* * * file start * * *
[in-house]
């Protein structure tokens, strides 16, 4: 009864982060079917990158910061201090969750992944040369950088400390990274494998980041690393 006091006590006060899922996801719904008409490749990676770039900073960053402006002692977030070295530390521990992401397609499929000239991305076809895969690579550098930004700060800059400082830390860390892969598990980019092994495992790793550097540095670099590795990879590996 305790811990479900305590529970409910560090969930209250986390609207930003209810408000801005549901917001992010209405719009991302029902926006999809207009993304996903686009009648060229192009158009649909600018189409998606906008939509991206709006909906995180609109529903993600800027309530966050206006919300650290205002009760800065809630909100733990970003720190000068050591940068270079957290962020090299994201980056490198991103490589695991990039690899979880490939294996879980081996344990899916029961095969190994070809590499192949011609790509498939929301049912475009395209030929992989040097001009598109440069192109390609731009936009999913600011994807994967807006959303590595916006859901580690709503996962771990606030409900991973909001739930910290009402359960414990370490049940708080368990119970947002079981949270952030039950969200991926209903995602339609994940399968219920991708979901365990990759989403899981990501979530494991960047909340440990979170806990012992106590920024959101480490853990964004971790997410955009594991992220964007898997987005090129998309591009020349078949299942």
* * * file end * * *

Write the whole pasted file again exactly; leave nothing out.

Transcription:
[in-house]
């Protein structure tokens, strides 16, 4: 009864982060079917990158910061201090969750992944040369950088400390990274494998980041690393 006091006590006060899922996801719904008409490749990676770039900073960053402006002692977030070295530390521990992401397609499929000239991305076809895969690579550098930004700060800059400082830390860390892969598990980019092994495992790793550097540095670099590795990879590996 305790811990479900305590529970409910560090969930209250986390609207930003209810408000801005549901917001992010209405719009991302029902926006999809207009993304996903686009009648060229192009158009649909600018189409998606906008939509991206709006909906995180609109529903993600800027309530966050206006919300650290205002009760800065809630909100733990970003720190000068050591940068270079957290962020090299994201980056490198991103490589695991990039690899979880490939294996879980081996344990899916029961095969190994070809590499192949011609790509498939929301049912475009395209030929992989040097001009598109440069192109390609731009936009999913600011994807994967807006959303590595916006859901580690709503996962771990606030409900991973909001739930910290009402359960414990370490049940708080368990119970947002079981949270952030039950969200991926209903995602339609994940399968219920991708979901365990990759989403899981990501979530494991960047909340440990979170806990012992106590920024959101480490853990964004971790997410955009594991992220964007898997987005090129998309591009020349078949299942």